If you have some great cover up work that you would like to see featured here, then please get in tocu, The galleries will be being implemented very soon (as of June 2007). Get in touch here.
Maori Style Tattoos
Ta Moko - Polynesian / Maori
As a cultural practice tattooing (tā moko) was brought by the Māori from their Eastern Polynesian homeland, and the implements and methods employed were similar to those used in other parts of Polynesia.
It is thought that in traditional society many or most high-ranking persons were tattooed, and those who went without tattoos were seen as persons of lower social status. The receiving of tattoos constituted an important milestone on a person's journey to maturity and was accompanied by many rites and rituals. In both men and women, the patterns used were highly significant of a person's rank, skills, knowledge, personal life history, tribal affiliations and genealogy. Apart from signalling status and rank, another reason for the practice in traditional times was to make a person more attractive to the opposite sex.
Tā moko is the permanent body and face marking by Māori, the indigenous people of New Zealand. It is distinct from tattoo and tatau in that the skin was carved by uhi (chisels) rather than punctured. This left the skin with grooves, rather than a smooth surface.
It was brought by Māori from their Eastern Polynesian homeland, and the implements and methods employed were similar to those used in other parts of Polynesia. In pre-European Māori culture, many if not most high-ranking persons received moko, and those who went without them were seen as persons of lower social status. The receiving of moko constituted an important marker between childhood and adulthood, and was accompanied by many rites and rituals. Apart from signalling status and rank, another reason for the practice in traditional times was to make a person more attractive to the opposite sex. Men generally received moko on their faces, buttocks (called raperape) and thighs (called puhoro). Women usually wore moko on their lips (kauae) and chins. Other parts of the body known to have moko on it include the foreheads, buttocks, thighs, neck and backs of women, and backs, stomachs and calves of men.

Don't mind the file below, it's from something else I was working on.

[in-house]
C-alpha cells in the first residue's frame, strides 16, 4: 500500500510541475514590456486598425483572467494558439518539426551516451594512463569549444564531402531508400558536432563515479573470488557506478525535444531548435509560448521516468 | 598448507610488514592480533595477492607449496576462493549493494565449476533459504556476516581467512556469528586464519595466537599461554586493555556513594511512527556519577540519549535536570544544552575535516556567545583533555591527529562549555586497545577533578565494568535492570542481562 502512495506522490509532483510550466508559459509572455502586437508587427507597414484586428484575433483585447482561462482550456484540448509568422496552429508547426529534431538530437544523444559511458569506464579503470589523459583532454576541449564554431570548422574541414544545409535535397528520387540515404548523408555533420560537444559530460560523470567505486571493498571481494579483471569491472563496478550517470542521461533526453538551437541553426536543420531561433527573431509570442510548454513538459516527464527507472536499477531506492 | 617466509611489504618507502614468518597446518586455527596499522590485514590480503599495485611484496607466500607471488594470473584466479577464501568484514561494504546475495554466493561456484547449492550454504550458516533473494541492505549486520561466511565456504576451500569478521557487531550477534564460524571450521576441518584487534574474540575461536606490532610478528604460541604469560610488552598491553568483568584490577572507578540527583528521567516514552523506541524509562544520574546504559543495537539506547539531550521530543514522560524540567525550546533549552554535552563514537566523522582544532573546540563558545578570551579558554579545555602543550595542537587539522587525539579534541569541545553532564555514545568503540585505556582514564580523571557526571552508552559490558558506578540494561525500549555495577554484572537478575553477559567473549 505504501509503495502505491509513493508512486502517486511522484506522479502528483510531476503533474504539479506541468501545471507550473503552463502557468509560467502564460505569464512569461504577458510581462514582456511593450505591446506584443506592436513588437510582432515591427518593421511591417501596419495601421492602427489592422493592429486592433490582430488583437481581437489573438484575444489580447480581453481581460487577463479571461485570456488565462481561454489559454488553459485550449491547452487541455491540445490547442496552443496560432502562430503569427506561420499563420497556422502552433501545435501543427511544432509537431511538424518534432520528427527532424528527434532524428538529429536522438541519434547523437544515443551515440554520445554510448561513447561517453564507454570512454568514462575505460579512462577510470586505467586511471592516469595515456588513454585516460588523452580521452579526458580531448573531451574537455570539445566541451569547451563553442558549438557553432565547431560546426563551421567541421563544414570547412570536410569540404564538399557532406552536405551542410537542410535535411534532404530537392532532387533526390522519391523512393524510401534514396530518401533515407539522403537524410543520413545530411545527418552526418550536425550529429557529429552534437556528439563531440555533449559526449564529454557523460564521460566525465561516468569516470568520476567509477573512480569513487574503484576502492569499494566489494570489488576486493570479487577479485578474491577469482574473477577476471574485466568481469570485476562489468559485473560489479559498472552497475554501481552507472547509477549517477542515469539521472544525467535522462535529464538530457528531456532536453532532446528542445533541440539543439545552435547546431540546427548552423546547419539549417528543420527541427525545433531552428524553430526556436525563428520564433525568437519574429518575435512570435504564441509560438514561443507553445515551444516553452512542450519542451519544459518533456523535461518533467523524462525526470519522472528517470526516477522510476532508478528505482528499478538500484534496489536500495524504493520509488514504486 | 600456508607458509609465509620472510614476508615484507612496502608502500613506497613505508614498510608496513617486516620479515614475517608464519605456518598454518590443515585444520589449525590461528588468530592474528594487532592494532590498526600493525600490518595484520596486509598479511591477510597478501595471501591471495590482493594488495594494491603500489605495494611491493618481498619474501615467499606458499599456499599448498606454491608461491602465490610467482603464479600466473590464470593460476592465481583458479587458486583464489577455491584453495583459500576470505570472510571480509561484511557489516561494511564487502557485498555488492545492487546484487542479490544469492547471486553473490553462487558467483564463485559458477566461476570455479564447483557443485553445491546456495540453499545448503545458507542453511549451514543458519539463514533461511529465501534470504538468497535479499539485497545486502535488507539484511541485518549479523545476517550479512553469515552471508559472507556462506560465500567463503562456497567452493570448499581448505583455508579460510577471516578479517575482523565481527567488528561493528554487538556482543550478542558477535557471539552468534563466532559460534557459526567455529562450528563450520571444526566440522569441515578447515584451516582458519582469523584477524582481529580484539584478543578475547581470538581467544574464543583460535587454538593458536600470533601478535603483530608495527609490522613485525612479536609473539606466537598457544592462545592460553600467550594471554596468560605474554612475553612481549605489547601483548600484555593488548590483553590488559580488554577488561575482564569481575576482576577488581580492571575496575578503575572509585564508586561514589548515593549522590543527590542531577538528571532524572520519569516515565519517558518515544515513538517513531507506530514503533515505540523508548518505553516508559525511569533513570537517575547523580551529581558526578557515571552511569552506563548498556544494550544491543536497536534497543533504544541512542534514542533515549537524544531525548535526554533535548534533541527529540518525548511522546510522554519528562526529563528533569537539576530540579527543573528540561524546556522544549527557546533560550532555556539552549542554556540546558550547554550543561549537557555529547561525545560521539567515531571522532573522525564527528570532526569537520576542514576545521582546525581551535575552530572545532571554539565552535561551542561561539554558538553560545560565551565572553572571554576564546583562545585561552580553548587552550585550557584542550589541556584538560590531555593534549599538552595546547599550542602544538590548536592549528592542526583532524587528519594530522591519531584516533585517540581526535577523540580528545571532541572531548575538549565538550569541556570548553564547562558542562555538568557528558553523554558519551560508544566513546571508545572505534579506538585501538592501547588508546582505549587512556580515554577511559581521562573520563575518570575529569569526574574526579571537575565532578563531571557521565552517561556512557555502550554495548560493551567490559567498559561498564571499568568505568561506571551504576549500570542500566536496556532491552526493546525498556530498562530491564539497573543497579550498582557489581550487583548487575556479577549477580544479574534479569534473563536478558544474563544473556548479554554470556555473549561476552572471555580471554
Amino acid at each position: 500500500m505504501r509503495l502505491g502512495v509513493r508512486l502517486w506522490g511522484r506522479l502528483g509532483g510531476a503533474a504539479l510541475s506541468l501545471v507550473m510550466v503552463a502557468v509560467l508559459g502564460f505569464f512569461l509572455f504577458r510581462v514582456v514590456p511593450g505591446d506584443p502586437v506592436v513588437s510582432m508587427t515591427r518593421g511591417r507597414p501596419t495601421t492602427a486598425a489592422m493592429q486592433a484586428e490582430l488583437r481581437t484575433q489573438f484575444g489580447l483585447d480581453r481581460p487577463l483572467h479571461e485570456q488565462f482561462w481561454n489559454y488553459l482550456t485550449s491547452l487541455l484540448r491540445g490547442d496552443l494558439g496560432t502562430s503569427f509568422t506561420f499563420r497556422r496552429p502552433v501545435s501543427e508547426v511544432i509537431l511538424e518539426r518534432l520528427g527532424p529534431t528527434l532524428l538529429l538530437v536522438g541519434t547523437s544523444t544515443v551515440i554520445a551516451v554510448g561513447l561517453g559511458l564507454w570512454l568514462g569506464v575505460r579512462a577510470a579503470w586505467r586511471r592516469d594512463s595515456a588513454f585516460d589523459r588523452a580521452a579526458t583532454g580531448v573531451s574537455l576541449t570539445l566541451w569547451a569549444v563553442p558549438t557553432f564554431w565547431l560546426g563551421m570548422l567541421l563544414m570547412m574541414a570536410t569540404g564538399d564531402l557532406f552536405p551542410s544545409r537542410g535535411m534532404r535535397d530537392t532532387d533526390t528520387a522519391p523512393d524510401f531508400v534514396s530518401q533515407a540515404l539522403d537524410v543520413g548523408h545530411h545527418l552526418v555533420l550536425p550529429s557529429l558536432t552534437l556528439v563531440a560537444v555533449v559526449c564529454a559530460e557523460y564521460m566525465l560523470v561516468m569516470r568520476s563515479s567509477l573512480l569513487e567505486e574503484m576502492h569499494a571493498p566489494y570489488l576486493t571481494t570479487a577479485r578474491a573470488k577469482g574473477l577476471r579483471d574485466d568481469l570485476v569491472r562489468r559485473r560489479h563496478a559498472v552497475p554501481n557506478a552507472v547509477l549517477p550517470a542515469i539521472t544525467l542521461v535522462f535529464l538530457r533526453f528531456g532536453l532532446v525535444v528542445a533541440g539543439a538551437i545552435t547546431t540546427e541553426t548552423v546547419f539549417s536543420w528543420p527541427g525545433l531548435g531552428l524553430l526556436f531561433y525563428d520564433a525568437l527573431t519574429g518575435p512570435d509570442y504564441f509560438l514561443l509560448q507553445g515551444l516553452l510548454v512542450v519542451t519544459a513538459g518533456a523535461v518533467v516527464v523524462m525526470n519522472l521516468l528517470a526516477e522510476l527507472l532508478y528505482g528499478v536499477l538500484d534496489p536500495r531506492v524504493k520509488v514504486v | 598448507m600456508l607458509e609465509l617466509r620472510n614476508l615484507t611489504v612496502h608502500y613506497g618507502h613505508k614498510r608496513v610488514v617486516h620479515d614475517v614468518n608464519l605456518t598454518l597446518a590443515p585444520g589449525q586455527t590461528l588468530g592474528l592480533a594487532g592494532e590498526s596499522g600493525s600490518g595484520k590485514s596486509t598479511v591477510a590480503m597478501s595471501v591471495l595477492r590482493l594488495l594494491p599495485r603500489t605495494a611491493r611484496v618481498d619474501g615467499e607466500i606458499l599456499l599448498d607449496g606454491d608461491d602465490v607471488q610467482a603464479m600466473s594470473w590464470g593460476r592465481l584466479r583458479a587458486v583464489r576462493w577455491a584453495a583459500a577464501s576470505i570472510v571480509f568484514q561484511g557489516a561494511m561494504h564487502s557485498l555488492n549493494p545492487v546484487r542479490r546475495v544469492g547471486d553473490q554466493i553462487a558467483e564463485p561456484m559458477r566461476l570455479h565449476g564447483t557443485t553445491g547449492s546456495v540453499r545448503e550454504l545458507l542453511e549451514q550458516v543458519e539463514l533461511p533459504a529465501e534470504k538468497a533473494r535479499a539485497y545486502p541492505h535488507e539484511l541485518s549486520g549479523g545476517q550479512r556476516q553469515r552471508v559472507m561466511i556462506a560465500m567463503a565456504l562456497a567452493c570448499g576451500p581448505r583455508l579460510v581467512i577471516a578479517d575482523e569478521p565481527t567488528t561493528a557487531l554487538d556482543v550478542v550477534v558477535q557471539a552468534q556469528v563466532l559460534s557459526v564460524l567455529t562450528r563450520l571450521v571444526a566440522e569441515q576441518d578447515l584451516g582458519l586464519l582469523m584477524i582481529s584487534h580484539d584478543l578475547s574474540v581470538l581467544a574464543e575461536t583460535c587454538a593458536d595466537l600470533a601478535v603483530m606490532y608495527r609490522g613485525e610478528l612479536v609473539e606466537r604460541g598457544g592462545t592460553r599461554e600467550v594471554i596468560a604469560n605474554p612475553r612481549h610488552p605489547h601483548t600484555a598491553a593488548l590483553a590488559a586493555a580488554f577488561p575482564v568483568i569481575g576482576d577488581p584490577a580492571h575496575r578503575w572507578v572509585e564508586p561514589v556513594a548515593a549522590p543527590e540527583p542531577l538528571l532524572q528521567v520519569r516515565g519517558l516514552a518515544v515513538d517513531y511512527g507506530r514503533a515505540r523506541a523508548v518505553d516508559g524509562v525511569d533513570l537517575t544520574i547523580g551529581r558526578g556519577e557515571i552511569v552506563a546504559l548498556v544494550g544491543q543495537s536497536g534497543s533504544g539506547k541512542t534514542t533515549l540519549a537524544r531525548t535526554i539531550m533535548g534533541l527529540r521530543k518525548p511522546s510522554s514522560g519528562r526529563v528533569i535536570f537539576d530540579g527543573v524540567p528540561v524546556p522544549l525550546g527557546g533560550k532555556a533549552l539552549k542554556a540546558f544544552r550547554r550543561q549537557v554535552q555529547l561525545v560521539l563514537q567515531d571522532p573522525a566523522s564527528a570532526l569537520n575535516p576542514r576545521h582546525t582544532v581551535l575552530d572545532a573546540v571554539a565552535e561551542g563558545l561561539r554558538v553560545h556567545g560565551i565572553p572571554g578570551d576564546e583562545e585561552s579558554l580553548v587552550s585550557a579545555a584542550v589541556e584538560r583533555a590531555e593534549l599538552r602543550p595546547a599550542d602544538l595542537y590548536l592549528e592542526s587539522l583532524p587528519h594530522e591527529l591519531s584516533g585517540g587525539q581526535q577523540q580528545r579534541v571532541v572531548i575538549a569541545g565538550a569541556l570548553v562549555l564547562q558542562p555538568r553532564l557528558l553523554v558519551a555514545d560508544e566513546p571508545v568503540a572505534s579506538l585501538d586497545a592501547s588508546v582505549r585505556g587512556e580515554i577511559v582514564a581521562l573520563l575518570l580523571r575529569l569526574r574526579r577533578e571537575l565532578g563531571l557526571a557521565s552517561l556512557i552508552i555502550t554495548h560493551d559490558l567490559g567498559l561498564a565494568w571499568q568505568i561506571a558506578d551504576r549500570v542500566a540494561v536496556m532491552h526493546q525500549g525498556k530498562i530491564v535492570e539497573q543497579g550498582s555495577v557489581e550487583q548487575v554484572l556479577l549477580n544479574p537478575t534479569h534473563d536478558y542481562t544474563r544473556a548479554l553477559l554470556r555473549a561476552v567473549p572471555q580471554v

When Polynesians first arrived in New Zealand, they found a land teeming with birdlife, including the giant moa. The richness of this food resource led to this period being known to archeologists as the 'moa hunter period'. However, over-hunting led to the extinction of the moa and several other species, including a giant eagle which preyed upon the moa.
As a result of the moa's extinction, the culture changed and became what is often known as 'classical Māori' culture. Horticulture became much more important, and it is likely that inter-tribal warfare also increased as iwi competed for scarce resources. This is shown in the increased frequency of fortified pā, although there is debate about the amount of conflict. Various systems arose which aimed to conserve resources; most of these, such as tapu and rahui, used religious or supernatural threat to discourage people from taking species at particular times or from particular areas. During this time performing arts such as the haka developed from their Polynesian roots, as did visual arts, particularly carving and weaving. The language underwent some changes, and dialects emerged, with the dialect of the Otago region being particularly distinctive. However, these all remained similar to other Polynesian tongues, to the point where a Tahitian man on one of Cook's voyages could communicate with Māori that the party encountered.
Since 1990 there has been a resurgence in the practice of moko for both men and women, as a sign of cultural identity and a reflection of the general revival of the language and culture. Not all moko applied today is done using a tattoo machine. Recently there has been a strong revival of the use of uhi (chisels). Women too have become more involved as practitioners, such as Christine Harvey of the Chathams, Henriata Nicholas in Rotorua and Julie Kipa in Whakatane. Te Uhi a Mataora was recently established by practitioners to discuss issues facing the art form, such as the practice by non-Māori, an issue which is increasingly of concern to Māori.
With thanks to wikipedia for the above